“I would be most grateful if you would look into the concerns which my constituent has raised above and let me have your comments, so that I may respond to my constituent in greater detail. I would be particularly grateful if you could clarify the guidance as it is clear that grounds management should be considered horticulture. This is particularly important in the context that the Premier League, The FA, and the Government’s Football Foundation has set out the mission to improve over 7000 grass pitches by 2024 and 20,000 by 2030 to ensure the 12 million grassroots footballers have great places to play. However, without the acceptance that the maintenance and improvement of sports pitches is horticulture, this will obviously have a significant effect on the outcome of the new initiative.”
We understand the concern within the sector and, whilst the situation in Ukraine and subsequent fuel crisis will likely have increased pressure on the industry and delayed action by Government, our exchanges with Government have been positive, particularly as the MP has suggested that “it is clear that grounds management should be considered horticulture”. As golf courses have been given an exemption, our belief is that the same should also be applied to our sector and conversations have been encouraging. Whilst the events in Ukraine have likely taken precedence in recent weeks, we hope to receive a further update soon.
We have made positive progress over recent months in gaining the support of a Cabinet MP and having our argument for an exemption taken to the Treasury for review. Whilst we have shared examples with Government of why an exemption is needed for the groundscare sector, we want to encourage our community to share their own individual stories to help us in our upcoming conversations with Government.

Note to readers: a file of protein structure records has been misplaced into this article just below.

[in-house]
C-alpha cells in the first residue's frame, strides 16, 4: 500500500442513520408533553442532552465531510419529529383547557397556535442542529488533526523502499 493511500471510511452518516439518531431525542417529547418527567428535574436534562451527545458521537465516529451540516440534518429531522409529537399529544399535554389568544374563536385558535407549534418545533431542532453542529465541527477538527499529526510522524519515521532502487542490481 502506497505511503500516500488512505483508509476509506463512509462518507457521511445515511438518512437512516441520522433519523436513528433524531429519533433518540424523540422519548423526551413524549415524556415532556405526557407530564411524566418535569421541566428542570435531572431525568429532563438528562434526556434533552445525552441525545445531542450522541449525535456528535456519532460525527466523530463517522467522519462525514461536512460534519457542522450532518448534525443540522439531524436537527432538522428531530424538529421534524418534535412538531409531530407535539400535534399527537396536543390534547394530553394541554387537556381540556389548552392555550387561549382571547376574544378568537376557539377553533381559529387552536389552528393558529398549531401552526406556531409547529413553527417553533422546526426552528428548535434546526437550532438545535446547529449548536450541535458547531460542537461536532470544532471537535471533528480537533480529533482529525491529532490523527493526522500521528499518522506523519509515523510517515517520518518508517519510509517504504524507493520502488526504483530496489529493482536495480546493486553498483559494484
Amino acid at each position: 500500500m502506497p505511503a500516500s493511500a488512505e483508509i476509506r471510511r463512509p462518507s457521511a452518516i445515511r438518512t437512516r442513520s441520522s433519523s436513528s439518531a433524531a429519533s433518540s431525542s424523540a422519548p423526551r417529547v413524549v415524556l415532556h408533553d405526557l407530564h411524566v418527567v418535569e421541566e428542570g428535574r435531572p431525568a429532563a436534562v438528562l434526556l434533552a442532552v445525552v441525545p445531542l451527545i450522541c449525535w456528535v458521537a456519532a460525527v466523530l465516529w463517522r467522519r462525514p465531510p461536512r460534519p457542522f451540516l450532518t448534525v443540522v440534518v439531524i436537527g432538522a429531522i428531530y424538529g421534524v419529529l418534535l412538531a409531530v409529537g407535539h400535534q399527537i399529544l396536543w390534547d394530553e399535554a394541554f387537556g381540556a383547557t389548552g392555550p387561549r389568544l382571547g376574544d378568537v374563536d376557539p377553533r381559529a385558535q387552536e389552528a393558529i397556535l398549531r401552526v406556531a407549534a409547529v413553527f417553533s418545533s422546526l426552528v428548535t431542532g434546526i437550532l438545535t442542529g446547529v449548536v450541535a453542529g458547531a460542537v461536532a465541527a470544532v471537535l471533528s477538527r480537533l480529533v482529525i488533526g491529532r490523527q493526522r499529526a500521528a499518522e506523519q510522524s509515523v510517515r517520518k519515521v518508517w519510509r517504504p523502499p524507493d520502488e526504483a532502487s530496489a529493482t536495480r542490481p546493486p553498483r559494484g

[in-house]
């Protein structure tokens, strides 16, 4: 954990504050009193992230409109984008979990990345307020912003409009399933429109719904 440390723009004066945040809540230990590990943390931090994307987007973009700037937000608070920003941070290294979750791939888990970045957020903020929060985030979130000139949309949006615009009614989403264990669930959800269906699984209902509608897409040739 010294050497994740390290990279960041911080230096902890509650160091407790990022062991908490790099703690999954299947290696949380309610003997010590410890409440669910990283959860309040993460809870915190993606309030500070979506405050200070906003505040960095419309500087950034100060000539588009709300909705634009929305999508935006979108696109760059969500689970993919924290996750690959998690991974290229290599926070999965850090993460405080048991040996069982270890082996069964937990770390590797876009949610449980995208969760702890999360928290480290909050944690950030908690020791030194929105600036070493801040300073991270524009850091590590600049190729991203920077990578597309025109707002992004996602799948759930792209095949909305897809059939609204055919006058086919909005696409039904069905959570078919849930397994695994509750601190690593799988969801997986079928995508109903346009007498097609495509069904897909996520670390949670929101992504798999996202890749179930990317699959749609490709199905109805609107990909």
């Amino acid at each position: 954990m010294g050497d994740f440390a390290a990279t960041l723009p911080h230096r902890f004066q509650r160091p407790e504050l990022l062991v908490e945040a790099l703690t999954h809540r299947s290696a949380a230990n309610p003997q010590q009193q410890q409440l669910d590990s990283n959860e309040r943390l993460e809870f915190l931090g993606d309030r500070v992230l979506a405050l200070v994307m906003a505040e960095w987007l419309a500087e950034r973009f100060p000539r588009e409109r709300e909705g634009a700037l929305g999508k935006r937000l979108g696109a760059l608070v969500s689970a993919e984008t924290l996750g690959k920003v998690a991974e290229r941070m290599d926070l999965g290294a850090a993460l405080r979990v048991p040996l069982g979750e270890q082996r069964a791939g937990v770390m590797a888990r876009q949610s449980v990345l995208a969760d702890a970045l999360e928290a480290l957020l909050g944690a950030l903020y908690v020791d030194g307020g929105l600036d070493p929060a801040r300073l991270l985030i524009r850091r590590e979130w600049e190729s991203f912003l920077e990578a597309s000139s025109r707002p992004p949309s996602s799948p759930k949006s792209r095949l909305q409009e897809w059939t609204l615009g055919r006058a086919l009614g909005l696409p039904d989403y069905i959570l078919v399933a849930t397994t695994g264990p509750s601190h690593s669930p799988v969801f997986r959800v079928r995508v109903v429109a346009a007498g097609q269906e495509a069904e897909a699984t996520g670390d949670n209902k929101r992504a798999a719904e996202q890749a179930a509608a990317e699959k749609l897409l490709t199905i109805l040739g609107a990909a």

The GMA is looking to gather more individual stories from those who will be affected by the change in legislation about how their work will be impacted and the negative implications this will have on both professional and community sport.
If the change in legislation will affect you, please get in touch with us at firstname.lastname@example.org and share your experiences on how the change in legislation will impact:
- Your current red diesel consumption and costs
- The operational and financial capacity of your ability to shift to alternatives to red diesel
- Your capacity to pass through costs down the supply chain
- Your ability to absorb extra costs
- Your ability to continue your work and what the negative effects of not being able to do so might be ie. to local sports pitches, clubs’ abilities to continue, etc.
The GMA will continue to share updates with our membership and the wider sector when further information is received.
Our response to Government consultation on reforms to the tax treatment of red diesel and other rebated fuels
Our complete responses, in collaboration with BALI, to the following questions were as follows:
1. Will removing the entitlement to use red diesel in your sector create perverse environmental outcomes? If so, please explain how, providing relevant evidence.